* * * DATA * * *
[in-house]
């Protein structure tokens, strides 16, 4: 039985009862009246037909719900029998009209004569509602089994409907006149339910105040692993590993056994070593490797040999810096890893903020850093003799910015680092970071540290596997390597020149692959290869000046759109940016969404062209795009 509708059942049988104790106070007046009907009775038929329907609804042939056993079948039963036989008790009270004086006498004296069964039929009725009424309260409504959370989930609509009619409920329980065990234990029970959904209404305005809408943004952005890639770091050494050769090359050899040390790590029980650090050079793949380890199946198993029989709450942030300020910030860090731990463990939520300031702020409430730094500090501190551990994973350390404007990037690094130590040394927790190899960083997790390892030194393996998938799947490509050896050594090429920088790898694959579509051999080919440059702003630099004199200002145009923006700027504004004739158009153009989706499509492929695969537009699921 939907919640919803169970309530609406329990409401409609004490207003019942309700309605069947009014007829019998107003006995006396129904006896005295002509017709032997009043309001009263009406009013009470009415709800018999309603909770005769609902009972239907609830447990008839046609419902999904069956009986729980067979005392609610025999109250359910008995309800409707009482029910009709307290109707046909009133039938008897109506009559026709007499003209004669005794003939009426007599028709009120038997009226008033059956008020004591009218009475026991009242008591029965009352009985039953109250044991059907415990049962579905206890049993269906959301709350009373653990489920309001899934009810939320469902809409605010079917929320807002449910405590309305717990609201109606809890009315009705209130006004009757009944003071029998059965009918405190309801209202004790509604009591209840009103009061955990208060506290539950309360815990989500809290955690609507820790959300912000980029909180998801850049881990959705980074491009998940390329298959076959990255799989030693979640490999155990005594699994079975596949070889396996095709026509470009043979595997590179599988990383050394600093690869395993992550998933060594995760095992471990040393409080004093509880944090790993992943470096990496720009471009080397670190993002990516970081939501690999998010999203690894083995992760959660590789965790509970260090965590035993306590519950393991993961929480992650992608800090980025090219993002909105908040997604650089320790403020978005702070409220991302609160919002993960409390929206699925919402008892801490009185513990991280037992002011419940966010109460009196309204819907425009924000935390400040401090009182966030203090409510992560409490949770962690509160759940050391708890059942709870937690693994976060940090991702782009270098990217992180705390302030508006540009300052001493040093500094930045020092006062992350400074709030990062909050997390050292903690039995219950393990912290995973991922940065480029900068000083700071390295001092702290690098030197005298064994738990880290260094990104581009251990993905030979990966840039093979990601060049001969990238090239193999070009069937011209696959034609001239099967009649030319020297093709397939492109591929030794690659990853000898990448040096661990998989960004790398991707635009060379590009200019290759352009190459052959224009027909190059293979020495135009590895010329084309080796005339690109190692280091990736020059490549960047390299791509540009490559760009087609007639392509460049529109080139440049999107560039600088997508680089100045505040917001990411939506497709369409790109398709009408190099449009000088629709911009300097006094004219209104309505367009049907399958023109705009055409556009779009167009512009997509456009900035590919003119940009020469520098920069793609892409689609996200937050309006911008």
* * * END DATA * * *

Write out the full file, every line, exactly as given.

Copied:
[in-house]
């Protein structure tokens, strides 16, 4: 039985009862009246037909719900029998009209004569509602089994409907006149339910105040692993590993056994070593490797040999810096890893903020850093003799910015680092970071540290596997390597020149692959290869000046759109940016969404062209795009 509708059942049988104790106070007046009907009775038929329907609804042939056993079948039963036989008790009270004086006498004296069964039929009725009424309260409504959370989930609509009619409920329980065990234990029970959904209404305005809408943004952005890639770091050494050769090359050899040390790590029980650090050079793949380890199946198993029989709450942030300020910030860090731990463990939520300031702020409430730094500090501190551990994973350390404007990037690094130590040394927790190899960083997790390892030194393996998938799947490509050896050594090429920088790898694959579509051999080919440059702003630099004199200002145009923006700027504004004739158009153009989706499509492929695969537009699921 939907919640919803169970309530609406329990409401409609004490207003019942309700309605069947009014007829019998107003006995006396129904006896005295002509017709032997009043309001009263009406009013009470009415709800018999309603909770005769609902009972239907609830447990008839046609419902999904069956009986729980067979005392609610025999109250359910008995309800409707009482029910009709307290109707046909009133039938008897109506009559026709007499003209004669005794003939009426007599028709009120038997009226008033059956008020004591009218009475026991009242008591029965009352009985039953109250044991059907415990049962579905206890049993269906959301709350009373653990489920309001899934009810939320469902809409605010079917929320807002449910405590309305717990609201109606809890009315009705209130006004009757009944003071029998059965009918405190309801209202004790509604009591209840009103009061955990208060506290539950309360815990989500809290955690609507820790959300912000980029909180998801850049881990959705980074491009998940390329298959076959990255799989030693979640490999155990005594699994079975596949070889396996095709026509470009043979595997590179599988990383050394600093690869395993992550998933060594995760095992471990040393409080004093509880944090790993992943470096990496720009471009080397670190993002990516970081939501690999998010999203690894083995992760959660590789965790509970260090965590035993306590519950393991993961929480992650992608800090980025090219993002909105908040997604650089320790403020978005702070409220991302609160919002993960409390929206699925919402008892801490009185513990991280037992002011419940966010109460009196309204819907425009924000935390400040401090009182966030203090409510992560409490949770962690509160759940050391708890059942709870937690693994976060940090991702782009270098990217992180705390302030508006540009300052001493040093500094930045020092006062992350400074709030990062909050997390050292903690039995219950393990912290995973991922940065480029900068000083700071390295001092702290690098030197005298064994738990880290260094990104581009251990993905030979990966840039093979990601060049001969990238090239193999070009069937011209696959034609001239099967009649030319020297093709397939492109591929030794690659990853000898990448040096661990998989960004790398991707635009060379590009200019290759352009190459052959224009027909190059293979020495135009590895010329084309080796005339690109190692280091990736020059490549960047390299791509540009490559760009087609007639392509460049529109080139440049999107560039600088997508680089100045505040917001990411939506497709369409790109398709009408190099449009000088629709911009300097006094004219209104309505367009049907399958023109705009055409556009779009167009512009997509456009900035590919003119940009020469520098920069793609892409689609996200937050309006911008």